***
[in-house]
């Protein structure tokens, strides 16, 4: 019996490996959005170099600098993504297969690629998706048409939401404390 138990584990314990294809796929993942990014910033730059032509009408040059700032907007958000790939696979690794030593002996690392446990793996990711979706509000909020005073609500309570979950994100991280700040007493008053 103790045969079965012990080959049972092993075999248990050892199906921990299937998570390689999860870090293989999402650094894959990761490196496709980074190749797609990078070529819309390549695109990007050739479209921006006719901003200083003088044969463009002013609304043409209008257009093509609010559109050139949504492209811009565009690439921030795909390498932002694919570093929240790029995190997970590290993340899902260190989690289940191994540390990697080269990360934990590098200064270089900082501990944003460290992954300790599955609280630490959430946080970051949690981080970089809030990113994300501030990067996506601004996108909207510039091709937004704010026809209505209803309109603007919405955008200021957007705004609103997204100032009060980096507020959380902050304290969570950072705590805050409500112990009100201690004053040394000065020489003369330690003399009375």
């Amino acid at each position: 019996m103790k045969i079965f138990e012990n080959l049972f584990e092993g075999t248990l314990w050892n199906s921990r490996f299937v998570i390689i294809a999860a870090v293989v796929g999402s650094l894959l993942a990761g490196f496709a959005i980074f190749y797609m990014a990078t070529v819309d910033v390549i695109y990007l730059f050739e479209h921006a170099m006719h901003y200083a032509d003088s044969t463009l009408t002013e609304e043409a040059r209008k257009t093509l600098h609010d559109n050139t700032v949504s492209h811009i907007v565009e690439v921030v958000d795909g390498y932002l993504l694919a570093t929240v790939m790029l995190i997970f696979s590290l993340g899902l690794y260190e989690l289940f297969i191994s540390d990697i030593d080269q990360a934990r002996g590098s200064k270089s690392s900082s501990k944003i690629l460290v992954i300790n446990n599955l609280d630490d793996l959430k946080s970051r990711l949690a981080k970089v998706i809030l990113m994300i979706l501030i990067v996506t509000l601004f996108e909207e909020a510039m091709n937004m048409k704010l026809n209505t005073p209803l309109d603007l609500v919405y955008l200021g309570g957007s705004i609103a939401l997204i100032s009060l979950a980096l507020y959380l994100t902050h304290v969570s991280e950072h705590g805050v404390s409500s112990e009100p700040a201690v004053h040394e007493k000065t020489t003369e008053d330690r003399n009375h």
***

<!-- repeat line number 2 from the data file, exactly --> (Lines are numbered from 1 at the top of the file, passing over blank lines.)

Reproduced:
């Protein structure tokens, strides 16, 4: 019996490996959005170099600098993504297969690629998706048409939401404390 138990584990314990294809796929993942990014910033730059032509009408040059700032907007958000790939696979690794030593002996690392446990793996990711979706509000909020005073609500309570979950994100991280700040007493008053 103790045969079965012990080959049972092993075999248990050892199906921990299937998570390689999860870090293989999402650094894959990761490196496709980074190749797609990078070529819309390549695109990007050739479209921006006719901003200083003088044969463009002013609304043409209008257009093509609010559109050139949504492209811009565009690439921030795909390498932002694919570093929240790029995190997970590290993340899902260190989690289940191994540390990697080269990360934990590098200064270089900082501990944003460290992954300790599955609280630490959430946080970051949690981080970089809030990113994300501030990067996506601004996108909207510039091709937004704010026809209505209803309109603007919405955008200021957007705004609103997204100032009060980096507020959380902050304290969570950072705590805050409500112990009100201690004053040394000065020489003369330690003399009375």